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Reviewed by:
  • Jesus without Borders: Christology in the Majority World ed. by Gene Green, Stephen Pardue and K.K. Yeo
  • Don Schweitzer
Jesus without Borders: Christology in the Majority World. Edited by Gene Green, Stephen Pardue and K.K. Yeo. Grand Rapids, mi: William B. Eerdmans Publishing, 2014. Pp. viii + 193. Paper, $20.00. isbn 978-0-8028-7028-7.

This is the first in a projected series of books intended to profile how various Christian doctrines are understood from a biblical basis outside the North Atlantic context. Authors for this volume examine the relationship between the Chalcedonian Definition and Christologies in their own contexts. The first four essays are by theologians, the next four by New Testament scholars.

Kevin Vanhoozer opens with a survey of how Christ has been understood in Western theology in North Atlantic circles, focusing predominantly on the twentieth century. He argues that the Chalcedonian Definition states a way in which Jesus Christ must be understood by Christologies seeking to be faithful to biblical narratives of redemption and offers some transcultural norms for Christologies based on these narratives. Victor Ezigbo surveys three main approaches to Christology produced in sub-Saharan Africa since the 1980s, preferring those in which Jesus is seen to reveal true knowledge of God and humanity. Ezigbo argues that while a Christology must take up concerns expressed in its context, it may also need to redirect these concerns in light of the gospel. Timoteo Gener, writing in the Philippines, astutely notes in his survey of Asian Christologies that they must address culture, which can stimulate new and different understandings of the gospel. The religious pluralism of Asia, in which Islam, Buddhism, Confucianism, or Hinduism may dominate a particular culture, means that Christologies may have to critically borrow or adapt terms from these religions in order to express the gospel’s meaning there. Jules Martínez-Olivieri studies Latin American Christologies, beginning with an overview of the methodology of Roman Catholic liberation theology and Protestant responses to it. Here Christologies typically acknowledge the Nicaean and Chalcedonian creedal affirmations, but rely on what can be known historically about Jesus to make their understandings of Jesus concrete in relation to the social conflicts of their time.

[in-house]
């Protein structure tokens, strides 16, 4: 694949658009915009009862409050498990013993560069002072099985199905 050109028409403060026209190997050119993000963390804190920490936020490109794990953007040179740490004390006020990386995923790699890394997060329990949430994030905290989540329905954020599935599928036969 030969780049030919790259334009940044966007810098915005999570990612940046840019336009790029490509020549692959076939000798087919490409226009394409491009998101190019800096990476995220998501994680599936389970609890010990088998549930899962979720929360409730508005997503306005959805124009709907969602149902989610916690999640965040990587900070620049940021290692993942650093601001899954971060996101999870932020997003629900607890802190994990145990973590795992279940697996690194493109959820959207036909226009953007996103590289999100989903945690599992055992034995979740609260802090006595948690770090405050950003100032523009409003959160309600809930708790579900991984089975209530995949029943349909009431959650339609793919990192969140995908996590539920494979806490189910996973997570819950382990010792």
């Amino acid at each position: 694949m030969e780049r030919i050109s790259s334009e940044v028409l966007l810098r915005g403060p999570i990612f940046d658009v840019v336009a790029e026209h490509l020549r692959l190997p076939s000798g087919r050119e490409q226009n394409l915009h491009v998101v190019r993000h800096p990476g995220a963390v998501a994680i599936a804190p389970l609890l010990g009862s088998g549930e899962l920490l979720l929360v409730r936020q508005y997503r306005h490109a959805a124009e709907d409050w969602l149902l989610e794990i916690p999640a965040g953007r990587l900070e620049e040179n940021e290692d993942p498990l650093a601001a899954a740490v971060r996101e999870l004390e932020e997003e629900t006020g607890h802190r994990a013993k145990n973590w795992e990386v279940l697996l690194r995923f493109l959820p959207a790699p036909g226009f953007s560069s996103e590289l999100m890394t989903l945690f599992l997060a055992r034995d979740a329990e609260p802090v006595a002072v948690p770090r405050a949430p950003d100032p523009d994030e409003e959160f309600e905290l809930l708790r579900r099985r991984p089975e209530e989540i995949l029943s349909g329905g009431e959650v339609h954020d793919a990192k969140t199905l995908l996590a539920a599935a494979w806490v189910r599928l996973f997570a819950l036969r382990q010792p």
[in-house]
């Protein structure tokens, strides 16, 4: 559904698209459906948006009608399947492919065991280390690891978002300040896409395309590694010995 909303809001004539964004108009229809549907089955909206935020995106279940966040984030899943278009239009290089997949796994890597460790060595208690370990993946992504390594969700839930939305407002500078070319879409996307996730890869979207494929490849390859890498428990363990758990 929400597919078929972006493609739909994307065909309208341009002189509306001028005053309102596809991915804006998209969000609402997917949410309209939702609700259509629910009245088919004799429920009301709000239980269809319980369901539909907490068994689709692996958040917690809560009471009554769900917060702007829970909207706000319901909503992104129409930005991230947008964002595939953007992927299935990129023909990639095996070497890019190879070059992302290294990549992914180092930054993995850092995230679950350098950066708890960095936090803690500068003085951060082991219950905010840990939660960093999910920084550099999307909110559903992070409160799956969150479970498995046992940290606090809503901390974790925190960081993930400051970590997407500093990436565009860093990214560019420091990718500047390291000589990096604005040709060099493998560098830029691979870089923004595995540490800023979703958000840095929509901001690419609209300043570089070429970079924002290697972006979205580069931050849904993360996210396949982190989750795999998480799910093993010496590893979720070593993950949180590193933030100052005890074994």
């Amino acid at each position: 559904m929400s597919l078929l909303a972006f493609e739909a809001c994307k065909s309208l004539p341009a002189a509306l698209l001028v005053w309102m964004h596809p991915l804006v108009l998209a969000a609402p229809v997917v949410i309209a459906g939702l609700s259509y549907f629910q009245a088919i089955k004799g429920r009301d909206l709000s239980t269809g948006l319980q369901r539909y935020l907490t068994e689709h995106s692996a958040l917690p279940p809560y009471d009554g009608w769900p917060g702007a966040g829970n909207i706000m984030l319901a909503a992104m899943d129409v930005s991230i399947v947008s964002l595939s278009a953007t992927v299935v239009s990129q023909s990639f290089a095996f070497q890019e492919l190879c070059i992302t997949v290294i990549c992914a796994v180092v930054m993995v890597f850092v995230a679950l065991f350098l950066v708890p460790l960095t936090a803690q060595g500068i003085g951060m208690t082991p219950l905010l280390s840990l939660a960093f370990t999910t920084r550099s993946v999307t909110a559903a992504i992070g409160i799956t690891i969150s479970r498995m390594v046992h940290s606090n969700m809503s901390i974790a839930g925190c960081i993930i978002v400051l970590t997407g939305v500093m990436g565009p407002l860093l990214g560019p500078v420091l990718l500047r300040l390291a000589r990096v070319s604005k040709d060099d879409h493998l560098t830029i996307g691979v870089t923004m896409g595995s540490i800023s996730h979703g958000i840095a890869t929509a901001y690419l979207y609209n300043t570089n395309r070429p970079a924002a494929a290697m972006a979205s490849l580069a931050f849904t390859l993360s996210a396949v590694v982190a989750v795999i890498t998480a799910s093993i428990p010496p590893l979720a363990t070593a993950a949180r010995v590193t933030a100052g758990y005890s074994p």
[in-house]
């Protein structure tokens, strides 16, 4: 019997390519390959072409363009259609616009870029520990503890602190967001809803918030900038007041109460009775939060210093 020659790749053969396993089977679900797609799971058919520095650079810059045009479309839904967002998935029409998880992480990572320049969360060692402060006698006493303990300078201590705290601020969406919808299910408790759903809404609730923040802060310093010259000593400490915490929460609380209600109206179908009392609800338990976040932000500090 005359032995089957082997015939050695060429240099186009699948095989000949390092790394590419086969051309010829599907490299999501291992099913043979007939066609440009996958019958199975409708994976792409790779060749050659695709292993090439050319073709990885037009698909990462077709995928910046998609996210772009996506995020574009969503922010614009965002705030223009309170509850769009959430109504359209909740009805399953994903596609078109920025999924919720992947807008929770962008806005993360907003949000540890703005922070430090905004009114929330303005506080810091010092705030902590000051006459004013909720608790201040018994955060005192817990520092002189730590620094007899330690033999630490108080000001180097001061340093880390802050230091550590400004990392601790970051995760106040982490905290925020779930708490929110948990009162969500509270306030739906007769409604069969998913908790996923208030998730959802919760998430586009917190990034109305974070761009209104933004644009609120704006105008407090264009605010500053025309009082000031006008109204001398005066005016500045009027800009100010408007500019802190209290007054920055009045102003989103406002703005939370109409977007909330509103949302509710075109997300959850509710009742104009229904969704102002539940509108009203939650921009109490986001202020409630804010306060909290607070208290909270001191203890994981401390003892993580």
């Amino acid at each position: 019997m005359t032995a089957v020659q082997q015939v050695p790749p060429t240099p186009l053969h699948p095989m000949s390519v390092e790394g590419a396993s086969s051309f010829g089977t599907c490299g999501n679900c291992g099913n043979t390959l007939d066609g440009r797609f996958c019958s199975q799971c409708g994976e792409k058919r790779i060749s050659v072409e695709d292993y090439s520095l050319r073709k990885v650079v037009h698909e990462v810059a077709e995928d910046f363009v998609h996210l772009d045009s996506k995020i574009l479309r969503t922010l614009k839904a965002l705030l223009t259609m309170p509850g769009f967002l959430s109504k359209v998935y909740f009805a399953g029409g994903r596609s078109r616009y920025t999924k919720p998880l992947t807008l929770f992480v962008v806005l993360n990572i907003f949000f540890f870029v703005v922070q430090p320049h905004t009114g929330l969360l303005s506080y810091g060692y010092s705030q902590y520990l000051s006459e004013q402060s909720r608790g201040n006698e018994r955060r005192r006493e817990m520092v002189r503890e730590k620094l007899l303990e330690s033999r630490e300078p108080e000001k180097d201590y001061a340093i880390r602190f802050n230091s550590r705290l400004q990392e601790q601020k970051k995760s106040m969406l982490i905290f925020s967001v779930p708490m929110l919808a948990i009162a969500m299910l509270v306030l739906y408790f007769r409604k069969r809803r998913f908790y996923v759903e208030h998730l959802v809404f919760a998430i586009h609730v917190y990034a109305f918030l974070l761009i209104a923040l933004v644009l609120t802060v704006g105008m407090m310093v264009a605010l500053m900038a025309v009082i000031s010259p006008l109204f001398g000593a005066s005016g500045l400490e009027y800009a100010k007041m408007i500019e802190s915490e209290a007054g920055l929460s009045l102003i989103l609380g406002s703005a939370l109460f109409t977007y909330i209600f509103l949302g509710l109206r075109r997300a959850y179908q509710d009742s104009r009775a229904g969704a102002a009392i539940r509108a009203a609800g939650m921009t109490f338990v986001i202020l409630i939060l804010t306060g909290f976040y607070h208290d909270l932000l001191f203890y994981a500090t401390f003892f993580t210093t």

Conversely, Palestinian biblical scholar Yohanna Katanacho relies on the Chalcedonian Definition to provide an inclusive Christology that does not limit salvation to one group of people within a conflict. Aida Besançon Spencer focuses on attention given to Mary in Latino/a contexts in the United States and argues that Jesus is uniquely the intercessor for humanity before God in a way that Mary is not. After surveying African Christologies, Andrew Mbuvi compares some cultic descriptions of Jesus’s death and its saving significance in 1 Peter to some sacrificial practices of the Akamba people in Kenya. He notes that the concerns driving the Christological affirmations of Nicaea and Chalcedon are rarely apparent in African Christologies. K.K. Yeo’s essay functions partly as a conclusion to the whole, arguing that all the contributors see that Christology must be rooted in the biblical witness and critically engaged with the concerns and guiding concepts of their cultures. Typically, contributors see Christ as fulfilling the concerns of their cultures, even if reconfiguring them. Yeo then undertakes to understand Christ in relation to Chinese Confucianism. In parallel to the concern of Confucius that people do not know how to live together, Yeo presents Jesus as the bearer of the imago dei, one whose love for others and teaching provide a model for what it means to be fully human. No mention or critique is made of the patriarchal aspects of Confucianism.

This worthwhile collection of essays showcases divergent Christologies from around the world. It acknowledges the ambiguous heritages of missionary enterprises in many contexts. It introduces contexts from indifferent hemispheres and the Christologies that have been produced there, highlighting methodological emphases that are common to them. The authors tend to be conservative/evangelical in their outlook, but open to a genuine engagement between Christ and culture. As more and more Christian theology [End Page 296] is being done outside the North Atlantic context, books like this are becoming increasingly important for Western theologians...


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